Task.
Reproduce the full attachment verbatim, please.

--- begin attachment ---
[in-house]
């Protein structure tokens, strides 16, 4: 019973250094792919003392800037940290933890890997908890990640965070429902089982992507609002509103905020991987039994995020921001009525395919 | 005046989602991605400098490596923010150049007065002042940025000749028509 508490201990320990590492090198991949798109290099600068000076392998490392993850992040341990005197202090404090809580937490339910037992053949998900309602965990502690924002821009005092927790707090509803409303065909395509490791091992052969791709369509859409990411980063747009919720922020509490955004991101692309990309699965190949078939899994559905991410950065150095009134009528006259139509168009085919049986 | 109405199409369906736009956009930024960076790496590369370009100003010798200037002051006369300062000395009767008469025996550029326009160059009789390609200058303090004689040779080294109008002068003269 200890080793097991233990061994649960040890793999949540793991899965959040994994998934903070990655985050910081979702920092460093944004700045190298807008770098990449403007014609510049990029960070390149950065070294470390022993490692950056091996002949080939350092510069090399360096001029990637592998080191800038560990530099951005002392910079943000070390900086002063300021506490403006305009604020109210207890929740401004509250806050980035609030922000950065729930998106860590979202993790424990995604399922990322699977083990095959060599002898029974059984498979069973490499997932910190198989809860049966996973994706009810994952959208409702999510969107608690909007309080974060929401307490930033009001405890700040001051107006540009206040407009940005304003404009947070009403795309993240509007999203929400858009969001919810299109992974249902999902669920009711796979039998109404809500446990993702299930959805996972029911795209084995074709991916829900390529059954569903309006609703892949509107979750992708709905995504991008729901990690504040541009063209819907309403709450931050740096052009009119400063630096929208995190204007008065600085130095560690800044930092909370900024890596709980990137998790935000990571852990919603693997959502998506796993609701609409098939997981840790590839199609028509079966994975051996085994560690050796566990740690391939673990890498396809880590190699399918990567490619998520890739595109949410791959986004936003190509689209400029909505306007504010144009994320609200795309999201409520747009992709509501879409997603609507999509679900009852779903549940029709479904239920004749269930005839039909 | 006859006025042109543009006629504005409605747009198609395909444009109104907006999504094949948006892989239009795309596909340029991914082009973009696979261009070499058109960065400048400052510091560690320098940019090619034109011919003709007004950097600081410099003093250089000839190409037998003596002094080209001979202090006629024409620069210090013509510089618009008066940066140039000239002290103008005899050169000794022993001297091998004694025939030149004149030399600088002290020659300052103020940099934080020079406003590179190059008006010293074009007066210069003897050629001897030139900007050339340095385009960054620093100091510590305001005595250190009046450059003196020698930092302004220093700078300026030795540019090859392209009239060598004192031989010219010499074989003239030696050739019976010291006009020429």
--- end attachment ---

[in-house]
């Protein structure tokens, strides 16, 4: 019973250094792919003392800037940290933890890997908890990640965070429902089982992507609002509103905020991987039994995020921001009525395919 | 005046989602991605400098490596923010150049007065002042940025000749028509 508490201990320990590492090198991949798109290099600068000076392998490392993850992040341990005197202090404090809580937490339910037992053949998900309602965990502690924002821009005092927790707090509803409303065909395509490791091992052969791709369509859409990411980063747009919720922020509490955004991101692309990309699965190949078939899994559905991410950065150095009134009528006259139509168009085919049986 | 109405199409369906736009956009930024960076790496590369370009100003010798200037002051006369300062000395009767008469025996550029326009160059009789390609200058303090004689040779080294109008002068003269 200890080793097991233990061994649960040890793999949540793991899965959040994994998934903070990655985050910081979702920092460093944004700045190298807008770098990449403007014609510049990029960070390149950065070294470390022993490692950056091996002949080939350092510069090399360096001029990637592998080191800038560990530099951005002392910079943000070390900086002063300021506490403006305009604020109210207890929740401004509250806050980035609030922000950065729930998106860590979202993790424990995604399922990322699977083990095959060599002898029974059984498979069973490499997932910190198989809860049966996973994706009810994952959208409702999510969107608690909007309080974060929401307490930033009001405890700040001051107006540009206040407009940005304003404009947070009403795309993240509007999203929400858009969001919810299109992974249902999902669920009711796979039998109404809500446990993702299930959805996972029911795209084995074709991916829900390529059954569903309006609703892949509107979750992708709905995504991008729901990690504040541009063209819907309403709450931050740096052009009119400063630096929208995190204007008065600085130095560690800044930092909370900024890596709980990137998790935000990571852990919603693997959502998506796993609701609409098939997981840790590839199609028509079966994975051996085994560690050796566990740690391939673990890498396809880590190699399918990567490619998520890739595109949410791959986004936003190509689209400029909505306007504010144009994320609200795309999201409520747009992709509501879409997603609507999509679900009852779903549940029709479904239920004749269930005839039909 | 006859006025042109543009006629504005409605747009198609395909444009109104907006999504094949948006892989239009795309596909340029991914082009973009696979261009070499058109960065400048400052510091560690320098940019090619034109011919003709007004950097600081410099003093250089000839190409037998003596002094080209001979202090006629024409620069210090013509510089618009008066940066140039000239002290103008005899050169000794022993001297091998004694025939030149004149030399600088002290020659300052103020940099934080020079406003590179190059008006010293074009007066210069003897050629001897030139900007050339340095385009960054620093100091510590305001005595250190009046450059003196020698930092302004220093700078300026030795540019090859392209009239060598004192031989010219010499074989003239030696050739019976010291006009020429």